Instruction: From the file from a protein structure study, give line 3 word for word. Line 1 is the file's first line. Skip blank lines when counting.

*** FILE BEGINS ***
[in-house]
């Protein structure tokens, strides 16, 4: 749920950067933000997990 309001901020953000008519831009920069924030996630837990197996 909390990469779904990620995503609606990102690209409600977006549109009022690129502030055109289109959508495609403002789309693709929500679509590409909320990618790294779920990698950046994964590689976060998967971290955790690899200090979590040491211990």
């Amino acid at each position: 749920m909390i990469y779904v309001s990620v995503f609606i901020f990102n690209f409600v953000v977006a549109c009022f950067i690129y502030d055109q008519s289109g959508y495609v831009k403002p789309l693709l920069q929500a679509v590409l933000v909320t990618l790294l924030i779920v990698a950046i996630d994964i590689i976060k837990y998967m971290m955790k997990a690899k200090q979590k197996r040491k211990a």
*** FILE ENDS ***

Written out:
């Amino acid at each position: 749920m909390i990469y779904v309001s990620v995503f609606i901020f990102n690209f409600v953000v977006a549109c009022f950067i690129y502030d055109q008519s289109g959508y495609v831009k403002p789309l693709l920069q929500a679509v590409l933000v909320t990618l790294l924030i779920v990698a950046i996630d994964i590689i976060k837990y998967m971290m955790k997990a690899k200090q979590k197996r040491k211990a």